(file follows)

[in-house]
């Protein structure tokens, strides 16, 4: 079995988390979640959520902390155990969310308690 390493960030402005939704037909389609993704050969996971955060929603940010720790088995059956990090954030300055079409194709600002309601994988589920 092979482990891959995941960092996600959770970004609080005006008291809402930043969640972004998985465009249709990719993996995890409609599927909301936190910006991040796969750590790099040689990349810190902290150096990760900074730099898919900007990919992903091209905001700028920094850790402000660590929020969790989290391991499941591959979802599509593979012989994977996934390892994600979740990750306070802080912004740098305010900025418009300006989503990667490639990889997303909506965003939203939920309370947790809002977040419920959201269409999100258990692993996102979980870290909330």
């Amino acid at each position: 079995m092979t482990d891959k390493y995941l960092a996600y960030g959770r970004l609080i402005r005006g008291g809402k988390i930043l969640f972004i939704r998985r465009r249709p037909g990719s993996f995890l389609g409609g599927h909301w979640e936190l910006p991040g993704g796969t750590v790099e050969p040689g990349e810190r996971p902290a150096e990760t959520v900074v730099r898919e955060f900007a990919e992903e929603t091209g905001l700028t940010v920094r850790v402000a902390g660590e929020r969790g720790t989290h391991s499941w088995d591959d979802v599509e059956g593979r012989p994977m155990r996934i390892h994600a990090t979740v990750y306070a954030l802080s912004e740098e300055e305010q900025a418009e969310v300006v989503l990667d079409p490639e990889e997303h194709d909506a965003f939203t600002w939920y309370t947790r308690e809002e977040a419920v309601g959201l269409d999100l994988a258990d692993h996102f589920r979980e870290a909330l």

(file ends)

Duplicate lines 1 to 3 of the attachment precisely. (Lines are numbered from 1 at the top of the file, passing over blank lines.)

[in-house]
């Protein structure tokens, strides 16, 4: 079995988390979640959520902390155990969310308690 390493960030402005939704037909389609993704050969996971955060929603940010720790088995059956990090954030300055079409194709600002309601994988589920 092979482990891959995941960092996600959770970004609080005006008291809402930043969640972004998985465009249709990719993996995890409609599927909301936190910006991040796969750590790099040689990349810190902290150096990760900074730099898919900007990919992903091209905001700028920094850790402000660590929020969790989290391991499941591959979802599509593979012989994977996934390892994600979740990750306070802080912004740098305010900025418009300006989503990667490639990889997303909506965003939203939920309370947790809002977040419920959201269409999100258990692993996102979980870290909330």
């Amino acid at each position: 079995m092979t482990d891959k390493y995941l960092a996600y960030g959770r970004l609080i402005r005006g008291g809402k988390i930043l969640f972004i939704r998985r465009r249709p037909g990719s993996f995890l389609g409609g599927h909301w979640e936190l910006p991040g993704g796969t750590v790099e050969p040689g990349e810190r996971p902290a150096e990760t959520v900074v730099r898919e955060f900007a990919e992903e929603t091209g905001l700028t940010v920094r850790v402000a902390g660590e929020r969790g720790t989290h391991s499941w088995d591959d979802v599509e059956g593979r012989p994977m155990r996934i390892h994600a990090t979740v990750y306070a954030l802080s912004e740098e300055e305010q900025a418009e969310v300006v989503l990667d079409p490639e990889e997303h194709d909506a965003f939203t600002w939920y309370t947790r308690e809002e977040a419920v309601g959201l269409d999100l994988a258990d692993h996102f589920r979980e870290a909330l």